In the underwater world you can often find many protected species of molluscs and snails such as, for example, the giant tun (Tonna galea), the Triton’s trumpet (Charonia tritonis), the zoned mitre (Mitra zonata) and the noble pen shell (Pinna nobilis). The open waters of this area are the home of several species of dolphins – the short-beaked common dolphin (Delphinus delphis), the common bottlenose dolphin (Tursiops truncatus), and Risso’s dolphin (Grampus griseus), as well as turtles – the loggerhead sea turtle (Caretta caretta) and the green sea turtle (Chelonia mydas).

Thanks to its position, the Lastovo archipelago has a mild Mediterranean climate, the climate of olives. It is one of the sunniest islands of the Adriatic, which is proven by an average 2700 hours of sunshine a year. The most frequent type of precipitation is rain; it rarely hails, and snow is a rare occurrence. Humidity is an important factor for the vegetation, which makes up for the rain during the dry season. Around 70% of the islands is covered in woods, which makes Lastovo the woodiest Croatian island next to Mljet. Typical representatives of the plant world include the Aleppo pine (Pinus halepensis) and the holm oak (Quercus ilex), two species very resistant to the influence of the sea. There are over 700 plant species one can find in the archipelago of Lastovo, 15 of which are endemic species such as Centaurea ragusina, Mauritania grass (Ampelodesmos mauretanica), biserrula (Biserrula pelecinus ssp. dalmatic) and Iris adriatica (Iris Adriatica). An interesting fact is that on the island of Lastovo there are no poisonous snakes and inside the park there is only one species of snake, the so-called Caspian whipsnake (Dolichophis caspius).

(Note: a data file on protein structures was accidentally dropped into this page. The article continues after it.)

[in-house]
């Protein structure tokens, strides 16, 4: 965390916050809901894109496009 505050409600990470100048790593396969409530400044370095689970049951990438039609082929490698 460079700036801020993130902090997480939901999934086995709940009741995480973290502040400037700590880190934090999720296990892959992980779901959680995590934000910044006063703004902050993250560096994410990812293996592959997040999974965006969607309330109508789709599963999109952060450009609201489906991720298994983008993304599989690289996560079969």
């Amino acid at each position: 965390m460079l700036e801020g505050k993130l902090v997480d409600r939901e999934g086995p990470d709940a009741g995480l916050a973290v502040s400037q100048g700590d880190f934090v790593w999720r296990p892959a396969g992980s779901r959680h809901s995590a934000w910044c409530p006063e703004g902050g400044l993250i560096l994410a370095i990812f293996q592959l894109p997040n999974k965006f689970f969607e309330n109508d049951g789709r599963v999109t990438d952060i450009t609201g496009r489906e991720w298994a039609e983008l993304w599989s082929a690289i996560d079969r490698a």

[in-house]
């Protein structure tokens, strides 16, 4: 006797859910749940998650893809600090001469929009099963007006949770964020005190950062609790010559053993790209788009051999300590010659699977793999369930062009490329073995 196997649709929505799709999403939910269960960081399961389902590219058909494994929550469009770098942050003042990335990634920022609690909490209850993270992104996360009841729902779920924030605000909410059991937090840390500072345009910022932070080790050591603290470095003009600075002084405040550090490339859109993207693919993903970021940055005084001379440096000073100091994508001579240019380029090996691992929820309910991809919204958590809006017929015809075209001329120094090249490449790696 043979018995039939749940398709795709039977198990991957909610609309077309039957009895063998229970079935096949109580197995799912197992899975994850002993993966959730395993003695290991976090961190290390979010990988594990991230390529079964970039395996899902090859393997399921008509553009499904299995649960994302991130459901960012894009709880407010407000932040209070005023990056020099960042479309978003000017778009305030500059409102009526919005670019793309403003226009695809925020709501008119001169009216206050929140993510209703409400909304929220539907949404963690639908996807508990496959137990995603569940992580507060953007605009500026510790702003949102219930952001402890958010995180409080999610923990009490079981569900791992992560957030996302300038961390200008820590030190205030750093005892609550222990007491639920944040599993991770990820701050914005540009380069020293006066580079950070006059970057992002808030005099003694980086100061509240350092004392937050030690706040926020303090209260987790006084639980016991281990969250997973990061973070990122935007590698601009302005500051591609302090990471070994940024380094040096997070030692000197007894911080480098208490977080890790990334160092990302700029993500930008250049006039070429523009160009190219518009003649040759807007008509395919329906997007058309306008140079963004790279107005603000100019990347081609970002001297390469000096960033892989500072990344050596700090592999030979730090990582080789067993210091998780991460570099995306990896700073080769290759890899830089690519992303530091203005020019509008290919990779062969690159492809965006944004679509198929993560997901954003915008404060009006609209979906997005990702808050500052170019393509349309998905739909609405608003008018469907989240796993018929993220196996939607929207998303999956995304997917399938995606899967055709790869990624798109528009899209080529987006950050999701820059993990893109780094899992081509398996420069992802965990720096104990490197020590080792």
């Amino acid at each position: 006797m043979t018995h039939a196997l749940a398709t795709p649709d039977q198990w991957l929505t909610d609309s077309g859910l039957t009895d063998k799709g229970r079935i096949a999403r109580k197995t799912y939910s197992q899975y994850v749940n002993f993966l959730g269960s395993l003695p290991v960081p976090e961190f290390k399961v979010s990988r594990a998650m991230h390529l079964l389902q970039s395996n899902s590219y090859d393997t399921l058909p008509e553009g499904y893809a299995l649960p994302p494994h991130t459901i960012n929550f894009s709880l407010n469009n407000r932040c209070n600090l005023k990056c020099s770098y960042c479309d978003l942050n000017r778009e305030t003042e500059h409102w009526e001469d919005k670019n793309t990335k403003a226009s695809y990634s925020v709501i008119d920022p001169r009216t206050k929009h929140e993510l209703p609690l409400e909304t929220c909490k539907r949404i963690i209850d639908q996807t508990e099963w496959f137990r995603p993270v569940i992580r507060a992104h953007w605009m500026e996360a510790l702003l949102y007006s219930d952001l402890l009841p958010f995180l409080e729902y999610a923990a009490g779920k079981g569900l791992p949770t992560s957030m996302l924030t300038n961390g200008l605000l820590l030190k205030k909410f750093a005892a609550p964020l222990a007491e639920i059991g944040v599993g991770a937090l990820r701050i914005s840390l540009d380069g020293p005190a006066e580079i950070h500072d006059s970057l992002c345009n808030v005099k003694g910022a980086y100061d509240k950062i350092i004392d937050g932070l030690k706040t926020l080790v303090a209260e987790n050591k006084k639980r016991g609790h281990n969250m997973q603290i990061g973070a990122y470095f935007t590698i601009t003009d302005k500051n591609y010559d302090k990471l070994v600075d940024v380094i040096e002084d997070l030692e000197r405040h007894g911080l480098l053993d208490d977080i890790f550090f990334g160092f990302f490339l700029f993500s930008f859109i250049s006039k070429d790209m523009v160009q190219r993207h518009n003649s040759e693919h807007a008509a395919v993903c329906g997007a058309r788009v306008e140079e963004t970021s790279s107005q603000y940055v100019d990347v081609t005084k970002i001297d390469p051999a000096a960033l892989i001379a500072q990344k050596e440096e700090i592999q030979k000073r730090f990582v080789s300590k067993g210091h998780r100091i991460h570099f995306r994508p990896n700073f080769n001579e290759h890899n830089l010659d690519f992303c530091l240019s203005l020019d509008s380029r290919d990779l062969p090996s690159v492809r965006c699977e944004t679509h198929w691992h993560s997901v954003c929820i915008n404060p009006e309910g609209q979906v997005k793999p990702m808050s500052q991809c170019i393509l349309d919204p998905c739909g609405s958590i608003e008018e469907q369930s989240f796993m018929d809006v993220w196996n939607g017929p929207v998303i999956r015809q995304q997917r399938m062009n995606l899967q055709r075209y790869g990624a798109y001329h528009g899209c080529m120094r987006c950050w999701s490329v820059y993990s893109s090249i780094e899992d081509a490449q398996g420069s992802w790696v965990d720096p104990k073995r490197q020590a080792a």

The karst composition of Lastovo was favourable for the creation of caves. The most popular cave is the Rača cave in the south-eastern park of the island, which was protected as a geo-morphological monument of nature and an archaeological site in 1965, and Medjedina, once the habitat of the Mediterranean monk seal, which is today known for large populations of bats.

The Lastovo archipelago is an important resting place for many migratory birds, and is the nesting place of the Mediterranean shearwater (Puffinus yelkouan) and the Scopoli’s shearwater (Calonectris diomedea). The eastern groups of Lastovnjaci and Vrhovnjaci are the nesting place of around 70% of the Croatian population of the globally endangered Audouin’s gull (Larus audouinii). The cliffs of Struga (Velike stijene) are the nesting place of the rare Eleonora’s falcon (Falco eleonorae).

Lastovo night sky is the second darkest sky in Europe, where the Milky Way and many other galaxies can be seen by the naked eye.